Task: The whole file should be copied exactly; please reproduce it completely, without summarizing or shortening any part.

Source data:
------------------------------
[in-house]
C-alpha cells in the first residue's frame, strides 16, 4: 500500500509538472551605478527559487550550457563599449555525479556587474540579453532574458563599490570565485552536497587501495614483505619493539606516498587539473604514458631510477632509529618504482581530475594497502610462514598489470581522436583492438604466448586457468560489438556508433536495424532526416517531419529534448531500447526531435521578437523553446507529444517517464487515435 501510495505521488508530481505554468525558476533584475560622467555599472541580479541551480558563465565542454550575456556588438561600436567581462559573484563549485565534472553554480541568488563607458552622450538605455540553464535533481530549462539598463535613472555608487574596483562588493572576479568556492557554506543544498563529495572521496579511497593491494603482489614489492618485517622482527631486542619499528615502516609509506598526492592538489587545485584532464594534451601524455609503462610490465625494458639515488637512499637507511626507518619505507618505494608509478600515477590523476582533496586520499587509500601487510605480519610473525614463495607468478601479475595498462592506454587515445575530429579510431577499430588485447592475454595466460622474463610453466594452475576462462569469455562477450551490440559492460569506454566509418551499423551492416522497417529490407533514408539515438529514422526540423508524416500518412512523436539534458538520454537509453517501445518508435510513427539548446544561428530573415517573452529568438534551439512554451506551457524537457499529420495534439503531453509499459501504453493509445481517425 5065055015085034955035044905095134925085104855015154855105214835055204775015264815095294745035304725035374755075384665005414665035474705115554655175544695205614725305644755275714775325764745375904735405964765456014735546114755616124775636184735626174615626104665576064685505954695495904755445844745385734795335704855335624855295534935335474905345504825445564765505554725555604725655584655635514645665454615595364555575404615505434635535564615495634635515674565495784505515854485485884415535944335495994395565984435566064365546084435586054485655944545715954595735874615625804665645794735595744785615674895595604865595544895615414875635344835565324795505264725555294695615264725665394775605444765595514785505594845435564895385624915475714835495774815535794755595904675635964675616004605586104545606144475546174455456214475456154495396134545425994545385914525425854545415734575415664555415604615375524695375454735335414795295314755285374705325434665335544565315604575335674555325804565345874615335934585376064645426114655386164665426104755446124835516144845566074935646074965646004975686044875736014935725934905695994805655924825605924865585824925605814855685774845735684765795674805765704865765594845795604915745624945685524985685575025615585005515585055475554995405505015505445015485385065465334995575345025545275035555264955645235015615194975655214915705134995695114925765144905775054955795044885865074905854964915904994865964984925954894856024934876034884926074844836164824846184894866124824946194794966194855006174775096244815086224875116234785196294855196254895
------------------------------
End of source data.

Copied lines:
[in-house]
C-alpha cells in the first residue's frame, strides 16, 4: 500500500509538472551605478527559487550550457563599449555525479556587474540579453532574458563599490570565485552536497587501495614483505619493539606516498587539473604514458631510477632509529618504482581530475594497502610462514598489470581522436583492438604466448586457468560489438556508433536495424532526416517531419529534448531500447526531435521578437523553446507529444517517464487515435 501510495505521488508530481505554468525558476533584475560622467555599472541580479541551480558563465565542454550575456556588438561600436567581462559573484563549485565534472553554480541568488563607458552622450538605455540553464535533481530549462539598463535613472555608487574596483562588493572576479568556492557554506543544498563529495572521496579511497593491494603482489614489492618485517622482527631486542619499528615502516609509506598526492592538489587545485584532464594534451601524455609503462610490465625494458639515488637512499637507511626507518619505507618505494608509478600515477590523476582533496586520499587509500601487510605480519610473525614463495607468478601479475595498462592506454587515445575530429579510431577499430588485447592475454595466460622474463610453466594452475576462462569469455562477450551490440559492460569506454566509418551499423551492416522497417529490407533514408539515438529514422526540423508524416500518412512523436539534458538520454537509453517501445518508435510513427539548446544561428530573415517573452529568438534551439512554451506551457524537457499529420495534439503531453509499459501504453493509445481517425 5065055015085034955035044905095134925085104855015154855105214835055204775015264815095294745035304725035374755075384665005414665035474705115554655175544695205614725305644755275714775325764745375904735405964765456014735546114755616124775636184735626174615626104665576064685505954695495904755445844745385734795335704855335624855295534935335474905345504825445564765505554725555604725655584655635514645665454615595364555575404615505434635535564615495634635515674565495784505515854485485884415535944335495994395565984435566064365546084435586054485655944545715954595735874615625804665645794735595744785615674895595604865595544895615414875635344835565324795505264725555294695615264725665394775605444765595514785505594845435564895385624915475714835495774815535794755595904675635964675616004605586104545606144475546174455456214475456154495396134545425994545385914525425854545415734575415664555415604615375524695375454735335414795295314755285374705325434665335544565315604575335674555325804565345874615335934585376064645426114655386164665426104755446124835516144845566074935646074965646004975686044875736014935725934905695994805655924825605924865585824925605814855685774845735684765795674805765704865765594845795604915745624945685524985685575025615585005515585055475554995405505015505445015485385065465334995575345025545275035555264955645235015615194975655214915705134995695114925765144905775054955795044885865074905854964915904994865964984925954894856024934876034884926074844836164824846184894866124824946194794966194855006174775096244815086224875116234785196294855196254895